Mian: Does Flappy Bird have something to teach us?


Naib Mian, Columnist

It seemed like the perfect apocalypse with enslaving attention, creating mass hysteria and evoking destruction, all from the frustration of a pixelated little yellow bird.

Remember when Flappy Bird halted humanity?

The game, which was released last May, began to gain popularity in November and topped the app store’s game rankings in January.

Flappy Bird exceeded the fervor surrounding games like Candy Crush and Temple Run and the server-crashing mania that arose from Draw Something (remember that?). The smartphone world was so embroiled in its hatred for that wretched bird that the game’s creator, Dong Nguyen of Vietnam, was pushed to the point of removing the app Sunday because it became so addictive and ruined his “simple life.”

But was Flappy Bird really such a bad thing? It may sound strange, but I’m proud of the fact that the game gained so much popularity – and frankly I’m a bit disappointed that it (or at least the opportunity to download it) has left us. Here’s why:

Flappy Bird is an example of the first time a mainstream mobile app has presented us with something difficult. It wasn’t another game that everyone could just fly through, no pun intended … okay, maybe the pun was intended.

The complaining about how hard it was and the videos of people destroying their phones after playing the game never ceased, and the frustration gained popularity and kept bringing people back. Flappy Bird taught us something that games of its kind haven’t before: that a challenge can be fun, and we can improve through trying again and again.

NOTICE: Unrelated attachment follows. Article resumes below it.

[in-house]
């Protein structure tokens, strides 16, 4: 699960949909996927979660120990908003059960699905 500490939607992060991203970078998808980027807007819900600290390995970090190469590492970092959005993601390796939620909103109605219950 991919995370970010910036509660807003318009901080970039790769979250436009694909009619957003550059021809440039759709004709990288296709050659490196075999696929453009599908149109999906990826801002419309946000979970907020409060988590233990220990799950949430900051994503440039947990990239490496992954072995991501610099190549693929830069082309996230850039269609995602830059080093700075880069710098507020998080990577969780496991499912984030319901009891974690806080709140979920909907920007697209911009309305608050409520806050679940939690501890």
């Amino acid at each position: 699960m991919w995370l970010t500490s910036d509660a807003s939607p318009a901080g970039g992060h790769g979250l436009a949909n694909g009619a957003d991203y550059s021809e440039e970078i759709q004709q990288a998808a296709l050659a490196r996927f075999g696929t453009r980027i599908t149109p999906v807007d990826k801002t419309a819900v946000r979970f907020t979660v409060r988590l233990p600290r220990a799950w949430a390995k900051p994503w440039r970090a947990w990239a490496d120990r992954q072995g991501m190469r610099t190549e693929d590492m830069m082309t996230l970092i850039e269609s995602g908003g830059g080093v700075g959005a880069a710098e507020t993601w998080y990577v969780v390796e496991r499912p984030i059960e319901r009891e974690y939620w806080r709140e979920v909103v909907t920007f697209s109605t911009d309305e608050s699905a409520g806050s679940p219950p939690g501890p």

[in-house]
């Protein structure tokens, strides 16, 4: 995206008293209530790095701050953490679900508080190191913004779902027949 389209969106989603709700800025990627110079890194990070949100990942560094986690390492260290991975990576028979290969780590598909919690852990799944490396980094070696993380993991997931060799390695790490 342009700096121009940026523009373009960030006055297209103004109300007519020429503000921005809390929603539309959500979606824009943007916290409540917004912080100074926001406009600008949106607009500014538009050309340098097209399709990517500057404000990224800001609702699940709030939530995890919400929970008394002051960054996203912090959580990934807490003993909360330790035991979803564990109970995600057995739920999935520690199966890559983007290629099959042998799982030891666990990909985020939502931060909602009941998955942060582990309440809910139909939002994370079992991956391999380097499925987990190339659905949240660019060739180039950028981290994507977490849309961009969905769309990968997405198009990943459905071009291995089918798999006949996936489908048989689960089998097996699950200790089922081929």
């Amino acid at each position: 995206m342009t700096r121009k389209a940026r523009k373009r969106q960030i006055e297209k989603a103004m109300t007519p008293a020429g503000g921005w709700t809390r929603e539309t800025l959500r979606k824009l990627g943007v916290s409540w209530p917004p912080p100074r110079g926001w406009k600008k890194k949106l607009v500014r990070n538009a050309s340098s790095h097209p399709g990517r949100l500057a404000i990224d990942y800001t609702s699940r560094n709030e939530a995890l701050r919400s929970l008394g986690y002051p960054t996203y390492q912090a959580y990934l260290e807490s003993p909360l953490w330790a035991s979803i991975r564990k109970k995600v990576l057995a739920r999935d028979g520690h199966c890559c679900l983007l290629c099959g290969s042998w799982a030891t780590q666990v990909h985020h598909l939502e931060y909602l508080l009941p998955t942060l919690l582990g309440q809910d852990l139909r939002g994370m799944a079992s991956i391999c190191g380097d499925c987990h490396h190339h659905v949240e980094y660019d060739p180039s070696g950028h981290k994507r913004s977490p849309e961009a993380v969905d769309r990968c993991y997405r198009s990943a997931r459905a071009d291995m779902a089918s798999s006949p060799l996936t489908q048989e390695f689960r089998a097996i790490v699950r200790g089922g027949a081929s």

This brings me back to why I was proud of Flappy Bird’s popularity. It proved to me that beneath all the fervor, we finally saw people having fun doing something really hard.

While the game was criticized for lacking complexity and sharing visual similarities with Nintendo’s games, these factors didn’t contribute to its downfall. The wide-scale attention and negative reactions the game received for its difficulty revealed that we remain uncomfortable with challenges, seen through the multitude of “therapy” Flappy Bird parody games that turned the game into a mindlessly easy task.

People may see this as just a silly game or even a dumb topic to be talking about, but in a world where many of us try to get by in the easiest possible way, Flappy Bird showed that at even the most insignificant level, true achievement is challenging and rewarding. Many will scoff at the naivete of people who obsessed over trying to get a higher score. Think of it from a larger perspective — greater challenges in life won’t be won easily.

It takes working hard, persevering and really obsessing to solve problems. This is clearly something we know, but Flappy Bird reminds us of its truth on any scale.

The privilege that was Flappy Bird swept people away with its difficulty and united us in an intense pursuit of self improvement. It would therefore only be right to honor its legacy through continuing that pursuit. If you fail, just remember to flap and flap again.

Naib Mian is a Medill freshman. He can be reached at [email protected]. If you want to respond publicly to this column, send a Letter to the Editor to [email protected].